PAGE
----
Rafael Viñoly-designed Graphene Engineering Innovation Centre could help ‘unlock clean energy solutions’
His Royal Highness, the Duke of York, officially opened the Masdar Building, which houses The University of Manchester’s Graphene Engineering Innovation Centre (GEIC).
Masdar, the principal funder of the purpose-built facility, has called the new facility as an important step forward in its commitment to advancing clean-tech innovation around the world.
The 8,400sqm GEIC building, designed by architect Rafael Viñoly, is located on The University of Manchester’s North Campus. It will house pilot production facilities and conduct research into other advanced materials, as well as graphene.
President and Vice-Chancellor of The University of Manchester, Professor Dame Nancy Rothwell, said at the event: “The official opening is significant because the Masdar Building will accelerate the commercial and economic impact of graphene and help revolutionise many sectors by utilising the unique properties of graphene and other two-dimensional materials.”
Also in attendance were HE Rawdha Al Otaiba, Deputy Head of Mission of the United Arab Emirates Mission; Dr Nawal Al-Hosany, the Permanent Representative of the UAE at the International Renewable Energy Agency (IRENA); and Dr Steve Griffiths, Senior Vice President for Research & Development and Professor of Practice at Khalifa University of Science and Technology (KAUST).
Scientists from KAUST and The University of Manchester have been pursuing a number of R&D projects in graphene. These include developing 3D printed foams for the aerospace and robotics industries; using graphene sheets to enhance water treatment and desalination technologies; and producing graphene-based inks as micro-sensors for energy and other industry applications, said Masdar in a statement.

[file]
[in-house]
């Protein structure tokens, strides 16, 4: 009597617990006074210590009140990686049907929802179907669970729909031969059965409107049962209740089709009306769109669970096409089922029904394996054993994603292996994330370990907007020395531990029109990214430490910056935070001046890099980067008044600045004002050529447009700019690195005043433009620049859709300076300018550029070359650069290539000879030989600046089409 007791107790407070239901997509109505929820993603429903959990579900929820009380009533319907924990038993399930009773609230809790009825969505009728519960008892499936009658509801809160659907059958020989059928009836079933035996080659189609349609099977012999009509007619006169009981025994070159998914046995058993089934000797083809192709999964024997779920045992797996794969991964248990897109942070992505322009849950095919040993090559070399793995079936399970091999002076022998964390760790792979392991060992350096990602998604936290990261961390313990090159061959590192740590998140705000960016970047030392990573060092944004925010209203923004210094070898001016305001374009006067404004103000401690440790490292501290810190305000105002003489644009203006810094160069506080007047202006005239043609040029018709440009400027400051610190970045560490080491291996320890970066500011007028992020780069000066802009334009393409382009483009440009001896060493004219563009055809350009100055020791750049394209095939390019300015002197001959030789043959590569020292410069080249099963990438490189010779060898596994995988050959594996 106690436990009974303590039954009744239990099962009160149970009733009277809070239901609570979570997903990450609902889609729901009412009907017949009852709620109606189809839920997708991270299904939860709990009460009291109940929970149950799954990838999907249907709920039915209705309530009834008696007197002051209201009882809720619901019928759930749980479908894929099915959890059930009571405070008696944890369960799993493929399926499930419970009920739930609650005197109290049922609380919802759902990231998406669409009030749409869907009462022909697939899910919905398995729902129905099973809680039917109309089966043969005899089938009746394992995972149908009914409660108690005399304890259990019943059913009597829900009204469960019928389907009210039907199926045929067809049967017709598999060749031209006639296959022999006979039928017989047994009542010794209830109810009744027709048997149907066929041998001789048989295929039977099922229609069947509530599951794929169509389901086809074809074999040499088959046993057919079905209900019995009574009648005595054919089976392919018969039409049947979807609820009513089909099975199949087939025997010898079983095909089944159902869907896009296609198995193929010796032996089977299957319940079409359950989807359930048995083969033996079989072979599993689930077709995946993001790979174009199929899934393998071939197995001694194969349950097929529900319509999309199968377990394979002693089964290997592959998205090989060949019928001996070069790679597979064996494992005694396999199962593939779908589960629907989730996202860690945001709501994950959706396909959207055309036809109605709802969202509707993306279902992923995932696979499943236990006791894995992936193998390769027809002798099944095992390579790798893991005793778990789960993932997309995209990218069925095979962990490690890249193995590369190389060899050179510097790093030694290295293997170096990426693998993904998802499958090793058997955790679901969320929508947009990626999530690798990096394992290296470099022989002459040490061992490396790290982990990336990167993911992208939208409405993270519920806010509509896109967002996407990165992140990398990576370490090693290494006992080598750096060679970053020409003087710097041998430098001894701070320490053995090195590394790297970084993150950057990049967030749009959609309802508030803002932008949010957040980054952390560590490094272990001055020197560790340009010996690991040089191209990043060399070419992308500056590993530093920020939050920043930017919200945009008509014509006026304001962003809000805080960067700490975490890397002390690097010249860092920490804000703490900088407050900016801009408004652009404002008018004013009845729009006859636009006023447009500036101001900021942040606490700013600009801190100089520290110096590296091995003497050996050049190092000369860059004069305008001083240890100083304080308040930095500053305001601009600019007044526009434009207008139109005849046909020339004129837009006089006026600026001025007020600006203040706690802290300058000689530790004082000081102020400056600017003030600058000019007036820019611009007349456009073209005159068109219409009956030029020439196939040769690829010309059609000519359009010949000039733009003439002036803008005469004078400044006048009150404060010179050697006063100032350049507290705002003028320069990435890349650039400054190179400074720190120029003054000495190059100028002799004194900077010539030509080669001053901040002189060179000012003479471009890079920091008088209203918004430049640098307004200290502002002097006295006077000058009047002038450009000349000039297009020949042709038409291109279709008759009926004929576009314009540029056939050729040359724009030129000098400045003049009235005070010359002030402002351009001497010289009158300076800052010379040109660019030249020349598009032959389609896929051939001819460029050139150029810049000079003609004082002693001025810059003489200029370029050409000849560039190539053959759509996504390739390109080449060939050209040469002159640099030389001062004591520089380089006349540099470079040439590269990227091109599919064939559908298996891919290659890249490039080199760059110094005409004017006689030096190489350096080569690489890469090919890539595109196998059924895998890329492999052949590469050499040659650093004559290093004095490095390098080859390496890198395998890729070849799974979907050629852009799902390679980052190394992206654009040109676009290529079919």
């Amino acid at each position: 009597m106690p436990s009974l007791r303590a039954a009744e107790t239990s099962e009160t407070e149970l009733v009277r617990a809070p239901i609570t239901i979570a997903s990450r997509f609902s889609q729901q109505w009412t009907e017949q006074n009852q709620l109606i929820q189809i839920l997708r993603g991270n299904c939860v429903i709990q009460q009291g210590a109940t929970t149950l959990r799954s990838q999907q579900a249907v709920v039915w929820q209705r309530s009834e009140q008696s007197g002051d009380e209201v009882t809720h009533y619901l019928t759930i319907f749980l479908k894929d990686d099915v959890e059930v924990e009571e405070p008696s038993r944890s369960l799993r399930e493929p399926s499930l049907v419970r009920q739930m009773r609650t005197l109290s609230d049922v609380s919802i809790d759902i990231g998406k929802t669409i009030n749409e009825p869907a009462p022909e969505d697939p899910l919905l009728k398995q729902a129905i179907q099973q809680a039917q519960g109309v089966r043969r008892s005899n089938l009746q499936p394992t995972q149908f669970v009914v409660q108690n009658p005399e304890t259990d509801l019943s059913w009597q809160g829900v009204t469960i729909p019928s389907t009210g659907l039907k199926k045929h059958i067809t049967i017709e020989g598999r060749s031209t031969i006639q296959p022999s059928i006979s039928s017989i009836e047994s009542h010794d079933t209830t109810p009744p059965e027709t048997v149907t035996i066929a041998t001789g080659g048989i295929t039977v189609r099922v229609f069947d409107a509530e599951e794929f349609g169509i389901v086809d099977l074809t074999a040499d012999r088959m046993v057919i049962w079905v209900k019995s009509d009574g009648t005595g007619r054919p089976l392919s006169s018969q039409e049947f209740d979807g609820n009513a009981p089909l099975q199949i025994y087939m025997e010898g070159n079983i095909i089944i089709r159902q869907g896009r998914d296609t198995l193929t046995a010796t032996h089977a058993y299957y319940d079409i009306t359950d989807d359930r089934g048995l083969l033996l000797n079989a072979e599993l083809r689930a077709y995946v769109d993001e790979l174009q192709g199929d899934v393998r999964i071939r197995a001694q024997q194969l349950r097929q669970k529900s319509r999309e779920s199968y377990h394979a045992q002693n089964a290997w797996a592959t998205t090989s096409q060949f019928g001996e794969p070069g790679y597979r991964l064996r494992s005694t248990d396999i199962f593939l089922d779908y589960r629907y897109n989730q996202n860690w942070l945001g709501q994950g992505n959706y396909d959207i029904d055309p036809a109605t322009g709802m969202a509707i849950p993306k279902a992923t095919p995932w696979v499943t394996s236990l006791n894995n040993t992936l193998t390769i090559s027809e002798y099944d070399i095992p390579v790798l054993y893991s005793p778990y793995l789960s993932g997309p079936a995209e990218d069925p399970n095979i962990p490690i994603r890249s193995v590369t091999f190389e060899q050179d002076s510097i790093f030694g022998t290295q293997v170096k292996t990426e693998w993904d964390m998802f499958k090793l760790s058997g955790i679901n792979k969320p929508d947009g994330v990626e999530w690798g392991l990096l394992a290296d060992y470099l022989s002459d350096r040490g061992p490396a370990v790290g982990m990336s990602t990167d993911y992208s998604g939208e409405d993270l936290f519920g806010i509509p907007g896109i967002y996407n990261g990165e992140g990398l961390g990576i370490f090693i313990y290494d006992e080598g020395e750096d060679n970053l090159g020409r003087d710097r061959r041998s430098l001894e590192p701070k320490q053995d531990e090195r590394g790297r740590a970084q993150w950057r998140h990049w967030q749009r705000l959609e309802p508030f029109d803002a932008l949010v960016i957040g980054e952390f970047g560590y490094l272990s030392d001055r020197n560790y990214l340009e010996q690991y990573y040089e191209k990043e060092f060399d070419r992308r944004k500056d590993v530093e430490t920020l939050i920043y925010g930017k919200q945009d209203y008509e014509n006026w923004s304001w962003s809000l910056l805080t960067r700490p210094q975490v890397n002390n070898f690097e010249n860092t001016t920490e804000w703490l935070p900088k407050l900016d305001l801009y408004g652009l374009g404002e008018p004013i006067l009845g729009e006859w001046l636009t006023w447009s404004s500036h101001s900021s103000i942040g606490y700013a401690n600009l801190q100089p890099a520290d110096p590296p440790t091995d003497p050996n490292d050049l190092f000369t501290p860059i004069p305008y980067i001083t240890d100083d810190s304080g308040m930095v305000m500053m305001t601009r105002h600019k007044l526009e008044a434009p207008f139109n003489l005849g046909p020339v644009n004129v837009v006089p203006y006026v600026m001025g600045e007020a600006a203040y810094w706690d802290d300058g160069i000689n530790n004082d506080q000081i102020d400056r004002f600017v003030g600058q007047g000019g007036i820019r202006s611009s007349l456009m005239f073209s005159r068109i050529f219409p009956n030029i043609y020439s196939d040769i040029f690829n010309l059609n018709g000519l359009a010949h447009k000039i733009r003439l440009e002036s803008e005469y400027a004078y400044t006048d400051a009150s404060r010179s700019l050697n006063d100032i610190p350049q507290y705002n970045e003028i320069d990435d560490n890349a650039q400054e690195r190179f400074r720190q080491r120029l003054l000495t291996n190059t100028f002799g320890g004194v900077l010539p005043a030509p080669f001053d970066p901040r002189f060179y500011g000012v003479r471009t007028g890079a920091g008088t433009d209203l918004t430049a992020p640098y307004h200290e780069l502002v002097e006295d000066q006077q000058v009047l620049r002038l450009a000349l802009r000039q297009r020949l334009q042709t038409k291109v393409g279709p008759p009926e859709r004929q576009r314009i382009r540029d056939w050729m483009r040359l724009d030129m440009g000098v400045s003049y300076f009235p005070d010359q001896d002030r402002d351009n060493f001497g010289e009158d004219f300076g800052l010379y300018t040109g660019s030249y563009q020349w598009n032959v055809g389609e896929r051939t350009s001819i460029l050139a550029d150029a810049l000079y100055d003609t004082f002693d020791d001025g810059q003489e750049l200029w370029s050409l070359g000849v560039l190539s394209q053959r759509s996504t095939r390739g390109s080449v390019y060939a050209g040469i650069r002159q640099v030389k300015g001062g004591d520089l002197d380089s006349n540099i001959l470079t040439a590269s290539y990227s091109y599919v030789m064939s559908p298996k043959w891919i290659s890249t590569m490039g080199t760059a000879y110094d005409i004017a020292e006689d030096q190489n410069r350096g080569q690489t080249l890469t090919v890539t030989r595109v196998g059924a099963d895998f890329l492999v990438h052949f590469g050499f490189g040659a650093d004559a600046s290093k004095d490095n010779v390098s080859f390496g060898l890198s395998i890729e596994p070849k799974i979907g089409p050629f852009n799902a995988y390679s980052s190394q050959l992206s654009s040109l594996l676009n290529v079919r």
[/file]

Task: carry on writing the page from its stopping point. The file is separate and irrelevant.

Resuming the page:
Stronger than steel, thinner than paper and highly flexible, graphene was first isolated by University of Manchester scientists Andre Geim and Konstantin Novoselov, who were jointly awarded the Nobel Prize in Physics in 2010 for their groundbreaking experiments to characterise the material. Graphene’s unique properties could be used for a range of applications in the future, including energy storage solutions, water purification technology, lightweight aeroplanes, mobile phones, and even clothing, claim the organsiation
“The Masdar Building reflects our combined efforts to incubate technologies that will unlock clean energy solutions and sustainable development globally,” said Mohamed Jameel Al Ramahi, Chief Executive Officer of Masdar. “Our partnership with The University of Manchester, and the Khalifa University of Science and Technology, represents a journey of innovation and discovery to transform graphene into real-world, commercially viable solutions.”
“The centre supports the business strategy of Masdar to participate in advanced clean technologies as soon as they show commercial potential,” Al Ramahi added.
Masdar has invested in a number of renewable energy projects in the UK, including London Array, one of the world’s largest offshore wind farms, which marked five years of operations this year; the 402-megawatt Dudgeon offshore wind farm, launched last November; and Hywind Scotland, the world’s first commercial-scale floating wind farm. In May this year, Masdar announced the connection of the smart battery solution Batwind to Hywind Scotland, the first energy storage facility of its type linked to an offshore wind project.